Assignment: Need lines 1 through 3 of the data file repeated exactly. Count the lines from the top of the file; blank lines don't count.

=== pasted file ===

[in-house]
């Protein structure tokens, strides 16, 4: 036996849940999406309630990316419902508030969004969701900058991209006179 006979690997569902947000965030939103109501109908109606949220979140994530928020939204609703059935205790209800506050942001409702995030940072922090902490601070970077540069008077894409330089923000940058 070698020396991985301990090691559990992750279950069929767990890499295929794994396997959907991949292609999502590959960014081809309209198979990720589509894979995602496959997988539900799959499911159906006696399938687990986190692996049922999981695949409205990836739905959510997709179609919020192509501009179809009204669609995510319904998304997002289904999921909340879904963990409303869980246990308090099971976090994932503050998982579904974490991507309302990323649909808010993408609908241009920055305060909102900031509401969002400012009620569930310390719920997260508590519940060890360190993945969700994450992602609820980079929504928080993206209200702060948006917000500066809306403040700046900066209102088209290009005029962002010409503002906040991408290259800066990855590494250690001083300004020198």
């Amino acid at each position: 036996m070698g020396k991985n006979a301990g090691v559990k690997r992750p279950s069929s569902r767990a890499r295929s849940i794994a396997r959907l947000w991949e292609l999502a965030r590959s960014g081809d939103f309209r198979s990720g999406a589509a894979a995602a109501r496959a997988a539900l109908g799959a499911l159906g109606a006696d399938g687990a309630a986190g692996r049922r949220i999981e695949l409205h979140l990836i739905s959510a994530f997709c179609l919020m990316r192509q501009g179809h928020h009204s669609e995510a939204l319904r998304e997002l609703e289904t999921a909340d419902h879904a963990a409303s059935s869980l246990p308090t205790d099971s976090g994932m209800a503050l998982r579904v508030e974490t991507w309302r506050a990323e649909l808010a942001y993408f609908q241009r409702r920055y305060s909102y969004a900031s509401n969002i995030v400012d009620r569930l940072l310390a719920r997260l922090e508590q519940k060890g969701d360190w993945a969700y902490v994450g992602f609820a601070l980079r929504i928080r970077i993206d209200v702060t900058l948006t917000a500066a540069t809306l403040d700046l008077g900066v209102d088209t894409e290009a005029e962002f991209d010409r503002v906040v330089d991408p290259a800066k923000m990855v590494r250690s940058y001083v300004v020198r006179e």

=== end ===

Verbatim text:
[in-house]
């Protein structure tokens, strides 16, 4: 036996849940999406309630990316419902508030969004969701900058991209006179 006979690997569902947000965030939103109501109908109606949220979140994530928020939204609703059935205790209800506050942001409702995030940072922090902490601070970077540069008077894409330089923000940058 070698020396991985301990090691559990992750279950069929767990890499295929794994396997959907991949292609999502590959960014081809309209198979990720589509894979995602496959997988539900799959499911159906006696399938687990986190692996049922999981695949409205990836739905959510997709179609919020192509501009179809009204669609995510319904998304997002289904999921909340879904963990409303869980246990308090099971976090994932503050998982579904974490991507309302990323649909808010993408609908241009920055305060909102900031509401969002400012009620569930310390719920997260508590519940060890360190993945969700994450992602609820980079929504928080993206209200702060948006917000500066809306403040700046900066209102088209290009005029962002010409503002906040991408290259800066990855590494250690001083300004020198």
């Amino acid at each position: 036996m070698g020396k991985n006979a301990g090691v559990k690997r992750p279950s069929s569902r767990a890499r295929s849940i794994a396997r959907l947000w991949e292609l999502a965030r590959s960014g081809d939103f309209r198979s990720g999406a589509a894979a995602a109501r496959a997988a539900l109908g799959a499911l159906g109606a006696d399938g687990a309630a986190g692996r049922r949220i999981e695949l409205h979140l990836i739905s959510a994530f997709c179609l919020m990316r192509q501009g179809h928020h009204s669609e995510a939204l319904r998304e997002l609703e289904t999921a909340d419902h879904a963990a409303s059935s869980l246990p308090t205790d099971s976090g994932m209800a503050l998982r579904v508030e974490t991507w309302r506050a990323e649909l808010a942001y993408f609908q241009r409702r920055y305060s909102y969004a900031s509401n969002i995030v400012d009620r569930l940072l310390a719920r997260l922090e508590q519940k060890g969701d360190w993945a969700y902490v994450g992602f609820a601070l980079r929504i928080r970077i993206d209200v702060t900058l948006t917000a500066a540069t809306l403040d700046l008077g900066v209102d088209t894409e290009a005029e962002f991209d010409r503002v906040v330089d991408p290259a800066k923000m990855v590494r250690s940058y001083v300004v020198r006179e």